This is the essay I submitted to the New Jersey Center for Tourette Syndrome & Associated Disorders (NJCTS) for their 2013 Children’s Scholarship Award contest. I hope you enjoy it! And here is my profile on the NJCTS website.
I was diagnosed with Tourette Syndrome and Obsessive Compulsive Disorder when I was 6 years old. As I got older, I tried to control my “tics” because I was embarrassed and afraid someone would make fun of me. I would try to hold my tics in all day long while at school and couldn’t wait until I got home so I could tick all I wanted.
Similarly, I rarely went on play dates after school because I wanted to go home so I could tic, and I never went on sleepovers because of the same reasons.
I continued to try and hide the “real me” until my freshman year in high school, when my doctor suggested I tell a few close friends about my TS and OCD. She related it to diabetes — a problem that you cannot control. I was hesitant about the idea and not convinced that it was OK, normal, cool or any combination of those words to have Tourette Syndrome — until my mother and I came across the NJCTS website.
Two weeks after the discovery of NJCTS, I told my two best friends about my TS, OCD and tics. They were wonderful and understanding. It became so much easier to relax with them, since I did not have to worry about hiding my tics. I even slept at one of their houses that night!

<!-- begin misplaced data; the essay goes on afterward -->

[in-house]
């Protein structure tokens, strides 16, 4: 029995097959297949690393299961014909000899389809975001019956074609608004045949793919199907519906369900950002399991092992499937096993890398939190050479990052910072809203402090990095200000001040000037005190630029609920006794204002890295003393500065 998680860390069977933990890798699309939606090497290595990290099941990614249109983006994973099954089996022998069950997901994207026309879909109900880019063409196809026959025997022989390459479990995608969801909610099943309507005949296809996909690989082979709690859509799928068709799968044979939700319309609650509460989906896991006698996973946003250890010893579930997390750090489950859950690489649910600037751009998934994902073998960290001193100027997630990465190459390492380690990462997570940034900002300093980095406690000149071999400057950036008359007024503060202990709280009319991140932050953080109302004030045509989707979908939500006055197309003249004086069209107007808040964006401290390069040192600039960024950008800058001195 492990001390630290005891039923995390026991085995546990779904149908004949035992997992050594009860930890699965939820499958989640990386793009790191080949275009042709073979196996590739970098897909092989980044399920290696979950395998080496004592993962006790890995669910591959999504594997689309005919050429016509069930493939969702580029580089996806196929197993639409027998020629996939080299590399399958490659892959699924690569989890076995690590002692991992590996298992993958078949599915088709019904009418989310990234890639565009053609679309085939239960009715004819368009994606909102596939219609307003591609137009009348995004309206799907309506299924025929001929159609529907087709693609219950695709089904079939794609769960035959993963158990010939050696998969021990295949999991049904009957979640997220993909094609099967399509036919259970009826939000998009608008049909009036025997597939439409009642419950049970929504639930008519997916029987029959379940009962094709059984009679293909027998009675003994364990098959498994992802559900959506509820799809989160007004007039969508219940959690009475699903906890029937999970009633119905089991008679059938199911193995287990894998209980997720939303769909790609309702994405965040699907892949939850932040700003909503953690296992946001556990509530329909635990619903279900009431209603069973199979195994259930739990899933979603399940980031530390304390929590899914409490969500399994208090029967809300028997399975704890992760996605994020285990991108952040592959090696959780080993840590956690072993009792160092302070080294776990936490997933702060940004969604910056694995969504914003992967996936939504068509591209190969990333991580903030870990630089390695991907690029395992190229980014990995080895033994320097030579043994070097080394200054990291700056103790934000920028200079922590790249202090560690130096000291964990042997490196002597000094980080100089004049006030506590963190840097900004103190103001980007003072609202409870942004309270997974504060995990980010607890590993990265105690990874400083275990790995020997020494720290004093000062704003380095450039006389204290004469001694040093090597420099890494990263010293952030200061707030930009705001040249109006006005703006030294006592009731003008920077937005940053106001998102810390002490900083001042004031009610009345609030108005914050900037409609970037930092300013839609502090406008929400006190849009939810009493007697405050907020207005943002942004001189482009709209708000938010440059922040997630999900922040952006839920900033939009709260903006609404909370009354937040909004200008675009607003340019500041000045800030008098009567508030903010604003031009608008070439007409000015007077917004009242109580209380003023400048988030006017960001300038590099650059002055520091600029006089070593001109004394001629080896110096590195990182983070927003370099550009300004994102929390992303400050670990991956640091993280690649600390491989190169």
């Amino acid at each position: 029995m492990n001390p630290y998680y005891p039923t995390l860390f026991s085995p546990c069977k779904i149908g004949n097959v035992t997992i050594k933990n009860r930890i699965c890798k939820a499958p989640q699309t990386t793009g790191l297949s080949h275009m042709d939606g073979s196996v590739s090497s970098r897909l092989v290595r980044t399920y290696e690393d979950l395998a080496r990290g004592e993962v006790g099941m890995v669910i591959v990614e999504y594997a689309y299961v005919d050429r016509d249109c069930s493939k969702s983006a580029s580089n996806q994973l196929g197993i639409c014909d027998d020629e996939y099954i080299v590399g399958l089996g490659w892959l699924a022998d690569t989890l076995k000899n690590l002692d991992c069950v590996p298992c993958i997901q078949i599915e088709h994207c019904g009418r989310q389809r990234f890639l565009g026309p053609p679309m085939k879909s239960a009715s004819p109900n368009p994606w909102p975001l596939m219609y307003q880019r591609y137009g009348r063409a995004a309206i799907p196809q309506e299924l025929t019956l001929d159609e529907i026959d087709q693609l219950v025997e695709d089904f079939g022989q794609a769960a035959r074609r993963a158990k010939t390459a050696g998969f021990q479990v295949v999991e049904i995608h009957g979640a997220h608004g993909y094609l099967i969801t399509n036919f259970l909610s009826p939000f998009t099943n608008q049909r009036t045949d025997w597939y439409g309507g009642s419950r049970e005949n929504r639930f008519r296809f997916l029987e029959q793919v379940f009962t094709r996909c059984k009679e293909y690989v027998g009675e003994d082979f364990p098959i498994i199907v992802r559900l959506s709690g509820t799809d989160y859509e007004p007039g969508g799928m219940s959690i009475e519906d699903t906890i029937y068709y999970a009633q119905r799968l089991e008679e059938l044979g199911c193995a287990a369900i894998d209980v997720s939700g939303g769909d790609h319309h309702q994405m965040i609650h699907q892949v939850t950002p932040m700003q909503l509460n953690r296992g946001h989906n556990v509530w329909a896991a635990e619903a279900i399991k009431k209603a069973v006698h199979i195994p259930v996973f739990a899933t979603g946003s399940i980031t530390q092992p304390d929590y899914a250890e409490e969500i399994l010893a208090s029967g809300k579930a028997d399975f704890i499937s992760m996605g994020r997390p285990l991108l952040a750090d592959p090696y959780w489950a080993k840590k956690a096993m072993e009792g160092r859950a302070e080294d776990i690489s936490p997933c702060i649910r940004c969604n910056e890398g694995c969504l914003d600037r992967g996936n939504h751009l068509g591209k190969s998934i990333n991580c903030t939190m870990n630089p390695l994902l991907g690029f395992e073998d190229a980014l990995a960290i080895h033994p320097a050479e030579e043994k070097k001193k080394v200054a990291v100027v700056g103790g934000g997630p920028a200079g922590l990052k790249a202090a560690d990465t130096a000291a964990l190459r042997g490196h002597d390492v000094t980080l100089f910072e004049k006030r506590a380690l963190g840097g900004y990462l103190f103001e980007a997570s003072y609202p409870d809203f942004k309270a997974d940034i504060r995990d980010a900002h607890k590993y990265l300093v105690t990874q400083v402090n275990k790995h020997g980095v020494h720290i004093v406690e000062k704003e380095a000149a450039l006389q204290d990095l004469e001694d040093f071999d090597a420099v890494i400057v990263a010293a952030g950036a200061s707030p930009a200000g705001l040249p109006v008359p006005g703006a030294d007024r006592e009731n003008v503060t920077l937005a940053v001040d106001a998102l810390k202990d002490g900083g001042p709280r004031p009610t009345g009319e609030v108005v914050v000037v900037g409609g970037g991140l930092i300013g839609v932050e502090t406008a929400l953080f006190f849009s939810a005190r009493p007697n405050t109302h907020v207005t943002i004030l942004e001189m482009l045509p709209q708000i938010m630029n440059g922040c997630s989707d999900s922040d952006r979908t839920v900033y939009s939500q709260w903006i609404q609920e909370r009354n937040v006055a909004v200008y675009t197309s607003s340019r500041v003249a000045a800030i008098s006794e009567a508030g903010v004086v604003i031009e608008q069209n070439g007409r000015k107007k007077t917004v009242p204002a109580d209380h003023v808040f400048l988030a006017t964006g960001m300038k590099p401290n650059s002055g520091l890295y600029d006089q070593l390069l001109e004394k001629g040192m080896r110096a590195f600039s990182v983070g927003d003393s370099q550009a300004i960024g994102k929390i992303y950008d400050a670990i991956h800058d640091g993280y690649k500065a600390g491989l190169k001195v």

In April 2010, my life really changed forever for the better.
I was selected to represent NJCTS at the National Tourette Syndrome Youth Ambassador training in Washington, D.C. There I met other teenagers with TS, and from then on I understood that I was not alone and that I was really OK.
After training, I began speaking with students and teachers on a regular basis at schools about TS — a disorder that affects 1 in 100 people. I would explain what TS is and why you should not bully a person with TS or any disorder that they cannot control.
To reach an even wider audience, I wrote, illustrated and published the children’s book “Emily’s Tic.” This book depicts the pain and fears of children afflicted with Tourette Syndrome.
The sour diagnosis of Tourette Syndrome has turned into a sweet experience, helping me to become the person I am today. It was truly a making-lemons-into-lemonade moment when I found NJCTS. Its staff, programs and participants have given me the courage to be ME!
Because of what I learned through NJCTS, I now know that it is OK to have TS. I did nothing wrong to get it. I am not ashamed of who I am. I am just like everyone else. And no one is going to bully me!
With the support of NJCTS, I have come clean and will tell anyone and everyone that I have TS! And I will openly discuss my experiences — especially in the hopes that I can help someone else who has TS or any other disorder be proud of who they are.
My TS diagnosis and NJCTS have shaped my life. They have made me a more confident person, have given me the opportunity to gain leadership skills and have formed my career path. I hope one day to be a pediatric psychiatrist and help those with TS.
My journey with TS used to be a downhill roller-coaster — now it is only going uphill. and getting better and better!